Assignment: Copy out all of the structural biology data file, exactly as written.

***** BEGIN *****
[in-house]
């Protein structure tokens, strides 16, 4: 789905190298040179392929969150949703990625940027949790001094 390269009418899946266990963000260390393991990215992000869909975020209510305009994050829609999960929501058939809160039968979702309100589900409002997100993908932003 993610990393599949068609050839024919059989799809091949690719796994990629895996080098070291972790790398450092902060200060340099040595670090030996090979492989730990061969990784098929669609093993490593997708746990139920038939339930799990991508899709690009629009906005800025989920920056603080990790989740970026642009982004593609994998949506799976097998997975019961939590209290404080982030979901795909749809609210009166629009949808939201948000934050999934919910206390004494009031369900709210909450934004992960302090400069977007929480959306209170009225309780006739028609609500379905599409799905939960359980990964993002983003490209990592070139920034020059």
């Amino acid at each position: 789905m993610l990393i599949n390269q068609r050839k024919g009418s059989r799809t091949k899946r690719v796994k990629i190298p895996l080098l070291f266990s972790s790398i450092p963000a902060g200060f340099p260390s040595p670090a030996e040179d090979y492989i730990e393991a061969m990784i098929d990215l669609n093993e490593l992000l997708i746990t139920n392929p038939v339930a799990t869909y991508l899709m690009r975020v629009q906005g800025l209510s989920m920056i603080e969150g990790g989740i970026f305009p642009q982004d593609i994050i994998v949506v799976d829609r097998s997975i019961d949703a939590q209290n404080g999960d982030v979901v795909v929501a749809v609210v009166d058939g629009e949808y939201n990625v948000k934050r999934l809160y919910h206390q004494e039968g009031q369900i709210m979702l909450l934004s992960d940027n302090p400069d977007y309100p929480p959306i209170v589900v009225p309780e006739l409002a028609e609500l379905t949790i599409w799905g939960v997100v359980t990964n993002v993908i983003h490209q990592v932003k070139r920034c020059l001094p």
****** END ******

[in-house]
């Protein structure tokens, strides 16, 4: 789905190298040179392929969150949703990625940027949790001094 390269009418899946266990963000260390393991990215992000869909975020209510305009994050829609999960929501058939809160039968979702309100589900409002997100993908932003 993610990393599949068609050839024919059989799809091949690719796994990629895996080098070291972790790398450092902060200060340099040595670090030996090979492989730990061969990784098929669609093993490593997708746990139920038939339930799990991508899709690009629009906005800025989920920056603080990790989740970026642009982004593609994998949506799976097998997975019961939590209290404080982030979901795909749809609210009166629009949808939201948000934050999934919910206390004494009031369900709210909450934004992960302090400069977007929480959306209170009225309780006739028609609500379905599409799905939960359980990964993002983003490209990592070139920034020059």
């Amino acid at each position: 789905m993610l990393i599949n390269q068609r050839k024919g009418s059989r799809t091949k899946r690719v796994k990629i190298p895996l080098l070291f266990s972790s790398i450092p963000a902060g200060f340099p260390s040595p670090a030996e040179d090979y492989i730990e393991a061969m990784i098929d990215l669609n093993e490593l992000l997708i746990t139920n392929p038939v339930a799990t869909y991508l899709m690009r975020v629009q906005g800025l209510s989920m920056i603080e969150g990790g989740i970026f305009p642009q982004d593609i994050i994998v949506v799976d829609r097998s997975i019961d949703a939590q209290n404080g999960d982030v979901v795909v929501a749809v609210v009166d058939g629009e949808y939201n990625v948000k934050r999934l809160y919910h206390q004494e039968g009031q369900i709210m979702l909450l934004s992960d940027n302090p400069d977007y309100p929480p959306i209170v589900v009225p309780e006739l409002a028609e609500l379905t949790i599409w799905g939960v997100v359980t990964n993002v993908i983003h490209q990592v932003k070139r920034c020059l001094p």